A vector database is a database that stores data as high-dimensional mathematical objects called vectors. We are going to see how this is useful in context with images from one of the projects I worked on.
In 2021 I worked with a team to build a face recognition system as an MVP. We used Facenet from Google. I’m not going bore you with the dataset used or the model training techniques of Facenet. We are going to see the overall architecture used to explain the necessity of a vector database.
This is the stack we used
- Front End - Flutter mobile app to get the information and images.
- Back End - FastAPI
- Database - MongoDB (this was the only option given to us)
There are two workflows one for registering users in the database and one for inference(recognition).
For registration, we get the details and images from the mobile app. The regular processing with the name, date of birth, … were done by another process. We get the image and feed it into the model; the model outputs a 128-dimensional vector/embedding. This vector is a unique signature of your face, like your fingerprint. We store this vector in the database.
For inference, we get the image from the mobile app and feed it into the network to generate the 128-dimensional vector. Now we compare this vector with all the vectors in the database using a similarity metric (euclidean distance or cosine distance).
Yes! you need to query every single vector in the database. If the database has millions of vectors stored, we cannot fit them in our memory, so we need to do some batch processing. This is super, super slow, consumes a ton of memory, in short, is not scalable.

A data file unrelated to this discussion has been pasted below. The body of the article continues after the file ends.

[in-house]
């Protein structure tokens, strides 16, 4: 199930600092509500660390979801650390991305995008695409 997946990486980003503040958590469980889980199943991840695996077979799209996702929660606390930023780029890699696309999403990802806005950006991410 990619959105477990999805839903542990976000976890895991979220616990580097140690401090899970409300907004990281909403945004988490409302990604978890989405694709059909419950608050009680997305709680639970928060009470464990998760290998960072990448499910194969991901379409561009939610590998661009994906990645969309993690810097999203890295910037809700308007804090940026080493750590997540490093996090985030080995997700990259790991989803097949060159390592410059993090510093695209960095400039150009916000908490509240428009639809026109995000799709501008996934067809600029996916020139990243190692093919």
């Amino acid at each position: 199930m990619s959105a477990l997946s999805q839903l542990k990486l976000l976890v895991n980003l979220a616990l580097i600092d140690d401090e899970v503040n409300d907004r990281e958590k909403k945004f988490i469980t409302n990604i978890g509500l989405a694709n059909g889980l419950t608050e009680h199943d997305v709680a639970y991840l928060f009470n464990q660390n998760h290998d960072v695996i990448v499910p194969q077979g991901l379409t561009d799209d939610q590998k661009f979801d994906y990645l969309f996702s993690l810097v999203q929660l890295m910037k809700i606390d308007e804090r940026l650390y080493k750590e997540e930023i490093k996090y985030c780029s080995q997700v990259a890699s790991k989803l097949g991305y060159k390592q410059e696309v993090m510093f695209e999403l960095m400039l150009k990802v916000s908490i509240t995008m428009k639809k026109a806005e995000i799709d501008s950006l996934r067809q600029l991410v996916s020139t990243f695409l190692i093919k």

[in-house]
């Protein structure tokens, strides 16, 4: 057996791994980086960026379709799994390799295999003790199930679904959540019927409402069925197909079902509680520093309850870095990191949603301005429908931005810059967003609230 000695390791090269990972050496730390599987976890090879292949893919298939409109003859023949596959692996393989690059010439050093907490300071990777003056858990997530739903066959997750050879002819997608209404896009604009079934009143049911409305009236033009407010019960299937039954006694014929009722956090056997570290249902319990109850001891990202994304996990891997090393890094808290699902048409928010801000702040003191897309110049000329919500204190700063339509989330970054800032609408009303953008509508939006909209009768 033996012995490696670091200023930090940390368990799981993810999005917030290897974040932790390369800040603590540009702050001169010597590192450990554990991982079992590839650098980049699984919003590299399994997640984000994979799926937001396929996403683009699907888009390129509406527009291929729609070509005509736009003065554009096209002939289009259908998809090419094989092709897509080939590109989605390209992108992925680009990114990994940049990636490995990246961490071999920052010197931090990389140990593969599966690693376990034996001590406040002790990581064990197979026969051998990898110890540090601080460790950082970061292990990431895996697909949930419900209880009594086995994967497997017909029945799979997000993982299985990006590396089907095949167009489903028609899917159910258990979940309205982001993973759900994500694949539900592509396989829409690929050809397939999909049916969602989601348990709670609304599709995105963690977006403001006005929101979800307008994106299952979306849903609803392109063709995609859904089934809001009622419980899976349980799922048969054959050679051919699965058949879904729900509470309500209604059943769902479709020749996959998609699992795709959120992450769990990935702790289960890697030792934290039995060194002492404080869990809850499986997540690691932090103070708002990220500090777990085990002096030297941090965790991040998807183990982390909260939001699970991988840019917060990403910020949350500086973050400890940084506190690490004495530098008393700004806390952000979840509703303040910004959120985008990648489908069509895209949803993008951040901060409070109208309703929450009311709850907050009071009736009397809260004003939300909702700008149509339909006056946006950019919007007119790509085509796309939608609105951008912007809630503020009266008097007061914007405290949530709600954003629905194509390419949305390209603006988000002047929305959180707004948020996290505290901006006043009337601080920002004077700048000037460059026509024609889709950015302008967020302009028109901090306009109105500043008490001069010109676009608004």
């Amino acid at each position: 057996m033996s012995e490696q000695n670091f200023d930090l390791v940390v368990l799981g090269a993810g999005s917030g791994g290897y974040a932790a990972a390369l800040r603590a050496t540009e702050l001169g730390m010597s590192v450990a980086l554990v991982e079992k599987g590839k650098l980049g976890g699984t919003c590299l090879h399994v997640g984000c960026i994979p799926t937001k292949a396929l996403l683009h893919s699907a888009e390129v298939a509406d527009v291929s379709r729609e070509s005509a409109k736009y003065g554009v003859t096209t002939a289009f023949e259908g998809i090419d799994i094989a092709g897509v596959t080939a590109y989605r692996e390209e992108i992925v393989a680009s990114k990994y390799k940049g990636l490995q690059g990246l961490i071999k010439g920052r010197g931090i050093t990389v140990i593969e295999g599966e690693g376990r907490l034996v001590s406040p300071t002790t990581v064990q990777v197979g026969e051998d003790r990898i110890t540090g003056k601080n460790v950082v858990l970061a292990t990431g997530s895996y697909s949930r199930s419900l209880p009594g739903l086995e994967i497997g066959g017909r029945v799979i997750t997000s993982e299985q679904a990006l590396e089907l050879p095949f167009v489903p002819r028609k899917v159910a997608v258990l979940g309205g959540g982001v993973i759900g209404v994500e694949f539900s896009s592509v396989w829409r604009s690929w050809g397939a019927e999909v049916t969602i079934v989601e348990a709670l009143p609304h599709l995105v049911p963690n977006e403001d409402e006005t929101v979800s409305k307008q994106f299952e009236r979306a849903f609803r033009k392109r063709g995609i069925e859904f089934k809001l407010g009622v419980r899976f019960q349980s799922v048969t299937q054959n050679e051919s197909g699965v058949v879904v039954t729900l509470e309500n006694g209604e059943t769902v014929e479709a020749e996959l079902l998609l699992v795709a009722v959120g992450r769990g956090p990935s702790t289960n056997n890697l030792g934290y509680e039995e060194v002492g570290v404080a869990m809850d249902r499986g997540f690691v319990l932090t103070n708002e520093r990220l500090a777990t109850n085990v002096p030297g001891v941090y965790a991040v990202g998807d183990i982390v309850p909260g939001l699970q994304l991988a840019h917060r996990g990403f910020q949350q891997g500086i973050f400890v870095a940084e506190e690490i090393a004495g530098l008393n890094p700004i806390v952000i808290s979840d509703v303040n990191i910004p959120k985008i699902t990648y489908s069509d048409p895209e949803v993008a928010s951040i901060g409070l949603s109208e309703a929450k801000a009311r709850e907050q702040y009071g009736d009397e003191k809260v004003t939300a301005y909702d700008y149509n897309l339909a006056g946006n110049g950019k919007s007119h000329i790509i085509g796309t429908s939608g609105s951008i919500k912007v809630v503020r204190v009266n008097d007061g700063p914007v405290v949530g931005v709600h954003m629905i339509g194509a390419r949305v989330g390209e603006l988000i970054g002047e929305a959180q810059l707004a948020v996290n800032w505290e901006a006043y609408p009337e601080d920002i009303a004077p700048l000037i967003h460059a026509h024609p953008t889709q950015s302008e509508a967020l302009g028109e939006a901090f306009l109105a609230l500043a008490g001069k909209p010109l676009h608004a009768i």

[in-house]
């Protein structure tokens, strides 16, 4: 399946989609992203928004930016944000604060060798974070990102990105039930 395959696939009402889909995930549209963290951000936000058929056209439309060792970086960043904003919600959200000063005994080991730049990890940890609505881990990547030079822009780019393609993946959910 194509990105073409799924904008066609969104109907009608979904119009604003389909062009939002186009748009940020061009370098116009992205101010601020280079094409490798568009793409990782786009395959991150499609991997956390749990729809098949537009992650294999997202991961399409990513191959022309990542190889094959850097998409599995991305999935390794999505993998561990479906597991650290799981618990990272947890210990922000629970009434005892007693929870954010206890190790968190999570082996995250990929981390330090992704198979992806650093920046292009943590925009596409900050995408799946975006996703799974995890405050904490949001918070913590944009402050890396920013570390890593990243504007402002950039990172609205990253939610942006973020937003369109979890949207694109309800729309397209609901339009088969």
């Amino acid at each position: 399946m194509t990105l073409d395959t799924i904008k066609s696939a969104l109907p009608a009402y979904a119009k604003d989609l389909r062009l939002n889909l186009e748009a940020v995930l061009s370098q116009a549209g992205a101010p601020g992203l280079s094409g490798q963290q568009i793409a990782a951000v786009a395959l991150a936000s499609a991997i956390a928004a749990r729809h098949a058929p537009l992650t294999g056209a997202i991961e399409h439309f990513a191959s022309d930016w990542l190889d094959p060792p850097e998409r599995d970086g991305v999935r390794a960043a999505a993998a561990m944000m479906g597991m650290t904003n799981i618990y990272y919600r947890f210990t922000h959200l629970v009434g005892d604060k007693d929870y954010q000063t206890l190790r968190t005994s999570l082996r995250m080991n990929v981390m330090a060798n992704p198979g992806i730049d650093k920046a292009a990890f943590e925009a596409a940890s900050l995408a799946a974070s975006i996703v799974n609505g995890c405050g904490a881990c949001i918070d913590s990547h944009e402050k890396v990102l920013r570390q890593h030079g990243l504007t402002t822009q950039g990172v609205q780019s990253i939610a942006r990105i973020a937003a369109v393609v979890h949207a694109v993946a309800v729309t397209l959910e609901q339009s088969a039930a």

After this, we choose the vector in the database with the maximum similarity score (say Person A’s vector), and we threshold it. For example, we use cosine similarity(range is from 0, meaning least similar, to 1 meaning most similar) with a threshold value of 0.4. If we get a score of 0.2(<0.4), which is very low, we can declare that the person is not in the system. If we get a score of 0.8(>0.4), we can declare that the person in the image is Person A.
This is known as zero-shot learning, we use the model for prediction without any specific training.
- As you know, neural networks are slow and need a lot of resources, which means you need to set up a system with expensive hardware, parallelize it, implement a queuing system, and more.
- During inference, we compare the thousands or maybe even millions of vectors. This means we must parallelize the operations and index the database to get the results fast.
Enter Vector databases! The figure below shows the rough idea of a vector database.
Basically all the processes are taken care by the vector database. We only need to receive the request from the front end, make corresponding operation with the database, get the results and forward it to the front end.
It is parallelized, indexed for faster inference, and it can be scaled relatively smoothly, solving the drawbacks we saw earlier. We can use different models to generate embeddings/vectors. Also, we can set the similarity metric to compare the vectors.
This is an overview of using vector databases in the context of images. Vector databases are used in many ML applications like semantic searching(NLP), etc… I Hope this article gave you an overall view and use case of vector databases.